3 Common-Sense Investing Principles to Live By
Congress is finally passing a climate bill… but it has been scaled back.
Electric vehicles are close to a tipping point where they become widely adopted… but we still don’t have enough charging stations.
We’re on board with conserving energy… but we still have always-on computers, cranked air conditioners, and long showers.
I could go on and on.
It’s easy to get pessimistic about our future when you look at… well, everything.
Unfortunately, the situation is the same in investing.
Wall Street says it creates funds that focus on progressive environmental, social, and governance (ESG) policies.
But many of those ESG funds rank low when you look at their actual activities.
So what’s an individual investor to do?
If you can’t invest with your values by trusting companies to do the right thing, what can you do?
There’s no one solution to this problem. Just like there’s no one solution to the problems listed earlier in this article.
But for those of you who have been looking for common-sense tips for investing with your values, I’m going to give you a list of investing principles we at Mangrove live by…
1: Clarify your priorities: What’s the most important thing to you in your “doing good while doing well” strategy?
For example, is it diverse management, carbon capture, or low-emissions transportation?
If you can find a company with all three, that’s awesome!
If not, be aware of which things are higher up in your list of priorities.
For example, investing in a company that promotes the circular economy – like eBay – would be higher up on my list of priorities than investing in a company that produces new gadgets – even if it works to offset its emissions.
(Disclaimer: To avoid conflicts of interest, we don’t take financial stakes in companies that we talk about here at Mangrove. So I’m not invested in eBay. But it’s an example of a good company supporting the circular economy.)
2: Use the tools that are out there: I know it can be overwhelming to try to parse out what companies are really doing what.
Not all of us have time to read a million financial filings.
So cut out the boring bits. Use tools that filter stocks on values-based criteria like As You Sow or Sustainalytics.
We can only endorse our own criteria and research. But these two are the most well-reviewed tools we’ve found.
3: Don’t abandon your style: If you’ve been investing for any length of time, you probably have a method of picking stocks that works for you.
And before you ask: Yes, any method that keeps you from losing money is awesome.
You have The Grove stamp of approval. Shine on, you crazy diamond.
So don’t overcomplicate things. Just add your priorities to your own paradigm.
After you’ve applied the filters, screens, parameters, etc., that you normally do, add another: Does this fit with my values?
If yes, go for it!
You’ll have a portfolio full of the best “for the good” stocks in no time.
And while individual investors can’t necessarily change things on their own, all of them working together certainly can.
With our investment dollars, we’re pushing companies toward doing good while doing well.
The but here is that strategies like this take time.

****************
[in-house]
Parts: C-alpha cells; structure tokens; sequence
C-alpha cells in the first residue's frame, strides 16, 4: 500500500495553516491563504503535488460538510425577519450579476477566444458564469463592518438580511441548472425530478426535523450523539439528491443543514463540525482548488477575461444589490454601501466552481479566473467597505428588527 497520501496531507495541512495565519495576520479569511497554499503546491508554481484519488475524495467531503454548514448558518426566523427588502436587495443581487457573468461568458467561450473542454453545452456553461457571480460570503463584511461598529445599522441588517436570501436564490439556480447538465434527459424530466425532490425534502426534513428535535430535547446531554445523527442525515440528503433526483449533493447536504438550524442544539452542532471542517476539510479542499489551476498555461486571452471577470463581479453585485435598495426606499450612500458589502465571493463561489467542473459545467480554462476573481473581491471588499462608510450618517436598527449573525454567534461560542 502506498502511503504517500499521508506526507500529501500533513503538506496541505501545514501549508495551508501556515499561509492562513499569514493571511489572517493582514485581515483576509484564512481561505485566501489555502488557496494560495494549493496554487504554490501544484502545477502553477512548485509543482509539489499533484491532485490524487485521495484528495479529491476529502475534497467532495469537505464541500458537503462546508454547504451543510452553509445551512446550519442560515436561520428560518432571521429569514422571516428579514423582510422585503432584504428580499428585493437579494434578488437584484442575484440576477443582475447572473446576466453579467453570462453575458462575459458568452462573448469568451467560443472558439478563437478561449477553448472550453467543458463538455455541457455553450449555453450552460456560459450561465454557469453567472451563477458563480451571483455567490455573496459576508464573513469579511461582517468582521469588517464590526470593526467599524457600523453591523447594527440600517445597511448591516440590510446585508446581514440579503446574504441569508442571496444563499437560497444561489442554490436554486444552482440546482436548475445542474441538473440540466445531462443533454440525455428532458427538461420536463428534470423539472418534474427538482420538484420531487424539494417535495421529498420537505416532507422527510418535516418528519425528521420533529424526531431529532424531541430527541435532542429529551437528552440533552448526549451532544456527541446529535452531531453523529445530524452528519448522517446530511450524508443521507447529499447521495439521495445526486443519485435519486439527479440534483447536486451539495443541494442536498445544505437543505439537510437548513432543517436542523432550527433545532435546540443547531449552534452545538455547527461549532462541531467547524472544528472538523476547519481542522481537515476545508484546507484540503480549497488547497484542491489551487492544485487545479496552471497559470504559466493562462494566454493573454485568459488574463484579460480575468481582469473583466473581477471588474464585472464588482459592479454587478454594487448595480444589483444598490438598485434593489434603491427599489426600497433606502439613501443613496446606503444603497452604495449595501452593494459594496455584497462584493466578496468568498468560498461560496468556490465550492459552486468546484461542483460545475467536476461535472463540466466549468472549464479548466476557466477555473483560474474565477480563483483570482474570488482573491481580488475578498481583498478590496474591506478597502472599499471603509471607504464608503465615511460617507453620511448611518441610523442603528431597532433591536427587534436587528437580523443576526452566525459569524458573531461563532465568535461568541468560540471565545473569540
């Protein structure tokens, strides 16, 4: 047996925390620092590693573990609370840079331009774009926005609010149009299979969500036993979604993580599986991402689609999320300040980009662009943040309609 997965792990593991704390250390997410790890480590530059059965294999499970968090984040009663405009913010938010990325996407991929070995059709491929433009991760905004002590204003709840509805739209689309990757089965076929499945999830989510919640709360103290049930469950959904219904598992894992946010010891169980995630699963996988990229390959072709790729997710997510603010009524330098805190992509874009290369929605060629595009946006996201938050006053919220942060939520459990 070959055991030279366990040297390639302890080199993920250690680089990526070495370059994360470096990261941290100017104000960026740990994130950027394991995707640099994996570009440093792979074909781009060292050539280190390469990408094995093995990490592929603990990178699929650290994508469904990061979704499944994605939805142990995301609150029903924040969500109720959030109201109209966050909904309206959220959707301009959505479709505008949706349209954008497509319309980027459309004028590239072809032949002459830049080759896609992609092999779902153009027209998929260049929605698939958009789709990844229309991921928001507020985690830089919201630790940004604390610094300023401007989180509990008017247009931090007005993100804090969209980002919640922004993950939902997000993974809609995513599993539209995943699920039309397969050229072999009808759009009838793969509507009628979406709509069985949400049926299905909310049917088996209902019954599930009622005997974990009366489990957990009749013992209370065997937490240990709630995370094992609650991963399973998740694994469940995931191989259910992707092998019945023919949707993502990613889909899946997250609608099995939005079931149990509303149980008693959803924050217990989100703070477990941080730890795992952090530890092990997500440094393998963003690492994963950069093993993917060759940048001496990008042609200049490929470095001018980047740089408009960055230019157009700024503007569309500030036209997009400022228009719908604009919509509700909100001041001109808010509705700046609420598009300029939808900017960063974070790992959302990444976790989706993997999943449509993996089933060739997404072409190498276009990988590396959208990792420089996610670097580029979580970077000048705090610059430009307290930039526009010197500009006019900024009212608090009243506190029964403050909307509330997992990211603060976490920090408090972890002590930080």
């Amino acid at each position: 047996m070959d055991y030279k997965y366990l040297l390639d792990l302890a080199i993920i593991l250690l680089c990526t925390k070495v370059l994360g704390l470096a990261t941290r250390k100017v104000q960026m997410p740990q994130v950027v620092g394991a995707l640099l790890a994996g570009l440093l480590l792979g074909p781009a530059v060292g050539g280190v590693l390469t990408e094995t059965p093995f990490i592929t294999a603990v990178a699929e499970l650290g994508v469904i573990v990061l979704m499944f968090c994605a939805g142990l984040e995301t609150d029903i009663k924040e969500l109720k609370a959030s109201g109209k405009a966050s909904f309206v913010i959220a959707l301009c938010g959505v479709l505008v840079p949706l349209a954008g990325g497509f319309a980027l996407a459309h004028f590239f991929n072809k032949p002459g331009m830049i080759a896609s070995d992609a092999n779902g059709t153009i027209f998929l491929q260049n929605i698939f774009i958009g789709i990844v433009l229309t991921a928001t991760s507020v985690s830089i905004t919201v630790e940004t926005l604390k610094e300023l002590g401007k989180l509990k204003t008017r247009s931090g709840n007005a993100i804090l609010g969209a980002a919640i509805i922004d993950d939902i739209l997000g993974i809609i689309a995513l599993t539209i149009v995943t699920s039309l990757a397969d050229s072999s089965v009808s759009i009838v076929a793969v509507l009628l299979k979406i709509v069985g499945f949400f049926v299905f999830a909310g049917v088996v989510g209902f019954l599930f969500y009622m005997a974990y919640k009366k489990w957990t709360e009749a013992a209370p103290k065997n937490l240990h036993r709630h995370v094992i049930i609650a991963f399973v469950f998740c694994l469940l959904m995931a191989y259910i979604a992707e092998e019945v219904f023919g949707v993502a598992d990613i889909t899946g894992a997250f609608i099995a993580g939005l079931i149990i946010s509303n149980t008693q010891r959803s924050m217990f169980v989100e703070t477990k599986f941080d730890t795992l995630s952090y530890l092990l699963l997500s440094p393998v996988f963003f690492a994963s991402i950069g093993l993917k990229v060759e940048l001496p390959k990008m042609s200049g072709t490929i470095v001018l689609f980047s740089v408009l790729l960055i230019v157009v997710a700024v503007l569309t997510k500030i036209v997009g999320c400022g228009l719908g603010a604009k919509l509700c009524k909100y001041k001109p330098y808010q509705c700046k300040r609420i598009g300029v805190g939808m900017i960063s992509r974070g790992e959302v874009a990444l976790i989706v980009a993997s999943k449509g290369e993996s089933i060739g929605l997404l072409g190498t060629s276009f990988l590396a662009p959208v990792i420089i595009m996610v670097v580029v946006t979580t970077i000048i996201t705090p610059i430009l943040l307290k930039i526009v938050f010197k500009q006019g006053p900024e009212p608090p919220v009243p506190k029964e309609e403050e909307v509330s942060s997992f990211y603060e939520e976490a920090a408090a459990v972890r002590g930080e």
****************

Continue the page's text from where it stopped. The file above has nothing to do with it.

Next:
However, by investing now, we’re making our future priorities that much easier to achieve.
In the meantime, on to the news…
Numbers to Know
The reduction in carbon emissions by 2030 thanks to Congress’ climate legislation. The $369 billion clean energy package is the largest climate investment in U.S. history. However, additional measures are needed to achieve President Joe Biden’s goal of cutting emissions 50% by 2030. (CNN)
Number of miles the Tesla Semi’s long-range version can drive on a single charge. CEO Elon Musk tweeted that the electric truck will start shipping by the end of the year. This high-tech vehicle won’t come cheap, though: Its expected base price is $180,000. (InsideEVs)
Number of jobs created in July – more than double the Dow Jones estimate of 258,000. The strong job growth lowers the unemployment rate to 3.5%. It’s now back to its pre-pandemic level and tied for the lowest rate since 1969. (CNBC)
What’s New in Sustainable Investing
Study finds world can switch to 100% renewable energy and earn back its investment in just six years
A new study by Stanford University shows that switching to renewable energy might not be as difficult or costly as you think. According to the study, a clean energy system would reduce our annual energy costs by 63% – resulting in global savings of $11 trillion per year. The study recommends that the world switches to 100% renewable energy by 2035. (My Modern Met)
Canada to tax private jets, cars, yachts as celebrities catch flak for emissions
The Select Luxury Items Tax Act will add a 10% tax on purchases of aircraft or cars that exceed C$100,000. It also taxes boat sales that exceed C$250,000. The new tax comes after a recent report exposed the carbon emissions of celebrities’ private jets. The Canadian government has argued that the tax will discourage the wealthy from buying high-emission vehicles. (Business Insider)
Links We Like
“Across retail categories, many of the most nutritious food categories are also among the most environmentally sustainable.” (PNAS)
“Which are the most sustainable destinations in the U.S.? To find out, we’ve analyzed some of the country’s most visited cities on a range of sustainable factors.” (ParkSleepFly)
“Our future depends on how we choose to live, work, and play as global consumers. How we run our homes, what food we eat, how we get around, how we relax, what we buy, and how we care for our planet.” (The New York Post)